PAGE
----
For the past several weeks, the Kremlin’s channels have focused mainly on spreading disinformation about Western countries: trying to bury the facts about the Skripal poisoning under distractions and fakes; or inventing other chemical and biological attacks, like here, or here.

But this past week, Russia’s disinformation campaign has re-focused on its number one target: Ukraine, according to EUvsDisinfo, the European Union's strategic communications task force.

Thus, Kremlin-directed TV shows poured out the vitriol of disinformation messages known already since 2014, claiming that:

Ukraine is a Nazi state, or a Nazi dictatorship, that it is governed by pro-Fascist elites, and that “Glory to Ukraine” is a Nazi greeting

Ukraine is also just a part of the Russian world;

It started a war against its own nation – a civil war, that Russia has nothing to do with;

It is not a country, but a mere territory;

There is no elected parliament in Ukraine; and

The Crimean Tatars’ leader Mustafa Dzhemilev is a terrorist who calls for killing Crimeans.

All these disinformation messages have been proven false countless times, yet pro-Kremlin outlets keep repeating them – showing again that their purpose is not to inform, but to spread lies, to disinform, mislead, and spread hatred.

Read alsoKerch tragedy: Disappointment for Russian propaganda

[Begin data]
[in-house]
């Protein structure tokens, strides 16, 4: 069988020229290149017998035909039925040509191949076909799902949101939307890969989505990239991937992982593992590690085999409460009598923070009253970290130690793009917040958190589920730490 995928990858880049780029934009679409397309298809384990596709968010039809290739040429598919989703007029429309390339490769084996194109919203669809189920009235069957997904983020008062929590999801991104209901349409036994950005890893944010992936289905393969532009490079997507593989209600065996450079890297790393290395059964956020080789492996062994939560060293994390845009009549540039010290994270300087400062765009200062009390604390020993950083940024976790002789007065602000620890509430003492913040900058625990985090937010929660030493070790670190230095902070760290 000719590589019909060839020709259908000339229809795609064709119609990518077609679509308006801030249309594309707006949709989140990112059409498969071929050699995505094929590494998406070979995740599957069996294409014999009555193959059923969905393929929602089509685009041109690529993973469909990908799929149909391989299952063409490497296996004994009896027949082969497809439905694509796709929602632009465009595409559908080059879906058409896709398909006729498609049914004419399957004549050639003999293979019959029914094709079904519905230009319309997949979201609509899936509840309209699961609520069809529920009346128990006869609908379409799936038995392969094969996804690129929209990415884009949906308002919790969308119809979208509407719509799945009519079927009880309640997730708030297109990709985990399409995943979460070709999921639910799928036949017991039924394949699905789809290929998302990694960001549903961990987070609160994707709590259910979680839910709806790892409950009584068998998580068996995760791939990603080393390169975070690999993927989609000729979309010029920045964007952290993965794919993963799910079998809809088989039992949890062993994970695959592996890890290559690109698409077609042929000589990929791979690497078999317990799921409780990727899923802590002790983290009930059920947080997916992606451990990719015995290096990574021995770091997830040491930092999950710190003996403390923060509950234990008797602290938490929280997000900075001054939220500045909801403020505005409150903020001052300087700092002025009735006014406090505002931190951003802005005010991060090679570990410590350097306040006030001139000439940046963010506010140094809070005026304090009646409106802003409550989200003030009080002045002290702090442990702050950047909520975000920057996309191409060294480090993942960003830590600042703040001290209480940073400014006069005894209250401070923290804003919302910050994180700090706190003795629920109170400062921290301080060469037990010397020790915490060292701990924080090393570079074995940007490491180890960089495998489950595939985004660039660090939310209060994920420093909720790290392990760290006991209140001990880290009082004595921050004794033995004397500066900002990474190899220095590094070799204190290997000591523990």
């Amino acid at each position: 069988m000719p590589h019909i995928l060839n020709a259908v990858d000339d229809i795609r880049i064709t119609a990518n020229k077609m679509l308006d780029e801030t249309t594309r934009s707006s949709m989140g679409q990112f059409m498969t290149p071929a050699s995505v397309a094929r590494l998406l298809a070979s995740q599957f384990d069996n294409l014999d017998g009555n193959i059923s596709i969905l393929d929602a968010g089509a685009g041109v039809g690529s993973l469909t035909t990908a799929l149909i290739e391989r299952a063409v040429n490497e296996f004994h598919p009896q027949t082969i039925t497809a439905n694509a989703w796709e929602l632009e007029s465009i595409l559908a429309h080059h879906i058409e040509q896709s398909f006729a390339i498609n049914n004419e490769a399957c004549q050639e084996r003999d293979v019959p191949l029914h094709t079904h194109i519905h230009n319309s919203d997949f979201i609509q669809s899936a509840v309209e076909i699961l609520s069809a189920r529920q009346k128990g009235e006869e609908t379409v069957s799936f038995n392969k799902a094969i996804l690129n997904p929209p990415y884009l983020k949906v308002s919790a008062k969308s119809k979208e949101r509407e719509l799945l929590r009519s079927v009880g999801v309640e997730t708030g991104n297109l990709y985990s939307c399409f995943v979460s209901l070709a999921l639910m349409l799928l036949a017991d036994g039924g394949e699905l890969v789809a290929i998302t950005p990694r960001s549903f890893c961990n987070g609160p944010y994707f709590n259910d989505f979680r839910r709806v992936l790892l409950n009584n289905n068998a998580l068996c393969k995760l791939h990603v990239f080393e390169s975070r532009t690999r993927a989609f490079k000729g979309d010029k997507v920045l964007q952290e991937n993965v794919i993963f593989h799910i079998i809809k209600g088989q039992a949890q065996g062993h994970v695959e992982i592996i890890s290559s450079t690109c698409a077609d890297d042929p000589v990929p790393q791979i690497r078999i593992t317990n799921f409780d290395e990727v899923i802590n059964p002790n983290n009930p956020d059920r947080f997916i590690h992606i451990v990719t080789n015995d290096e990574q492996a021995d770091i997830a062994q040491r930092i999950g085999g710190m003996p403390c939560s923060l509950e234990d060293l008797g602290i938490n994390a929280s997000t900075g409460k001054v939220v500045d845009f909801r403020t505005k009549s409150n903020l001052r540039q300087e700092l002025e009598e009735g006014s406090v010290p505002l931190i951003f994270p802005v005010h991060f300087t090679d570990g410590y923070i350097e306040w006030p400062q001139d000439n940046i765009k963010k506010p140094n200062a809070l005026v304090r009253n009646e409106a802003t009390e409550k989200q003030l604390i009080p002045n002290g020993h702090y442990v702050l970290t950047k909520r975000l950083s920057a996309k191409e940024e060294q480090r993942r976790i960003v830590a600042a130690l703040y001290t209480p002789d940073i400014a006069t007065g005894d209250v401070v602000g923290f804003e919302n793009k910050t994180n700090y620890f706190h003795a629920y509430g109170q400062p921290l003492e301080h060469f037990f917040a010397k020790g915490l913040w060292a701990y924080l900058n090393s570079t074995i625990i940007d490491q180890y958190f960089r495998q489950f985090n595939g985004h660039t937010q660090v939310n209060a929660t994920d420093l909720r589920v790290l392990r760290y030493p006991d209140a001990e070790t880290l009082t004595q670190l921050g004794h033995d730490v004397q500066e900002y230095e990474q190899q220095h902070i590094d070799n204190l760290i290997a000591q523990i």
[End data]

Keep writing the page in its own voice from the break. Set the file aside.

The debunks are once again repeated under the individual cases. The team highlights the general underlying strategy behind these fabrications. As documented by historian Timothy Snyder in his book The Road to Unfreedom: Russia, Europe, America, the message denying that Ukraine is a state was spread already by the fascist philosopher Ivan Ilyin in the first half of the 20th century, and was repeated later by top Russian representatives. By 2014, the word “fascist” had become synonymous with “Ukrainians who resisted Russian invasion.”

“Schizofascism was one of many contradictions on display in spring 2014. According to Russian propaganda, Ukrainian society was full of nationalists but not a nation; the Ukrainian state was repressive but did not exist; Russians were forced to speak Ukrainian though there was no such language,” writes  Snyder.

The claim that “country XY is not a state anymore” is not new in the Kremlin’s arsenal. In the note of the USSR government to the Polish Ambassador, Foreign Minister Molotov justified the Soviet invasion of Poland with the claim that “the Polish state ceased to exist”.